LNG Shipping Specialist
Poten & Partners
14:25 - 14:50
Wednesday, 18 September 2019
S2.5 Is the Panama Canal a Bottleneck?
The opening of enlarged locks of the Panama Canal in June 2016 was seen as facilitating LNG trade between US Gulf and the Far East, offering unrestricted opportunity for LNG exports. One main flaw with this perception is that the Canal carries far more diverse traffic than just LNG. We will describe, document and explain how the growth of shipping overall through the Panama Canal is on trend to increasingly constrain LNG traffic. We will also suggest a potential avenue to mitigate the problem.
- Methods, Procedures, Process
We will undertake statistical and technical analysis of Panama Canal traffic, regulations and ship requirements. We will extrapolate the trends and issues identified by this analysis, using future projections of LNG trade and other ship trade using Poten proprietary models and publicly available data and forecasts. We will use process analysis and expert judgment to review and identify inefficiencies in the logistics of canal passage and assess at a high level their potential to be addressed.
The Panama Canal expansion increased the ship beam restriction from 32.3m to 51m beam, wide enough for all LNG carriers except QMax vessels. The expanded dimensions were great news for LNG carriers, but also for containerships, LPG vessels, bulk carriers, oil tankers and cruise ships, which also were restricted by the old lock dimensions. LNG carriers currently account for about 10% of the Panama Canal traffic. As further projects come on line, the industry will look for a larger share of transits. The only problem is that other shipping sectors will also be looking to increase their Canal usage, particularly with increases in LNG exports. Oil, LPGs and ethane from the US shale revolution will also be looking for access through the Canal to the Far East.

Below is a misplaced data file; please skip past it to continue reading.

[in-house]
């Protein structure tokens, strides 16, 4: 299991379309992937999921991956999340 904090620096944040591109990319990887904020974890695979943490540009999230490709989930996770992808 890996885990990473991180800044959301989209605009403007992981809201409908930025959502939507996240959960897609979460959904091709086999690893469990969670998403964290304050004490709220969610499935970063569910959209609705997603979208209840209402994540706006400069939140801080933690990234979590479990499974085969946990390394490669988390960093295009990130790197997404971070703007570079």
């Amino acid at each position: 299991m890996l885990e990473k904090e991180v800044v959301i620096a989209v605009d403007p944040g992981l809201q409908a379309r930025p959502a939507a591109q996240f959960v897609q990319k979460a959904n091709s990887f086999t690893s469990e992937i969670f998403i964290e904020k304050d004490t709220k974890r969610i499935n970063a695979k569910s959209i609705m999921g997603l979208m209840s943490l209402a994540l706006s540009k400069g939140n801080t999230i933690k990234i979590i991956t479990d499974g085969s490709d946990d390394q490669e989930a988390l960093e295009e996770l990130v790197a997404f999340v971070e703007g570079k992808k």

When the enlarged Canal locks were originally conceived, the US was a gas and oil importer and only occasional Trinidad and Peru LNG cargoes were expected to transit the Canal. The idea that the US could be a major LNG exporter was not considered and the Canal is finding itself a victim of its own success.
There is a strict transit limitation of 12 NeoPanamax ships (of all types) per day through the Canal. The way that LNG carrier transits through the Canal are scheduled exacerbates this restriction. Alternative ways of scheduling could partially alleviate the growing problem.
This paper will argue that the Canal is on track to becoming a bottleneck for LNG trade. Panama Canal authorities should evaluate alternative ways of scheduling of LNG carrier transits through it.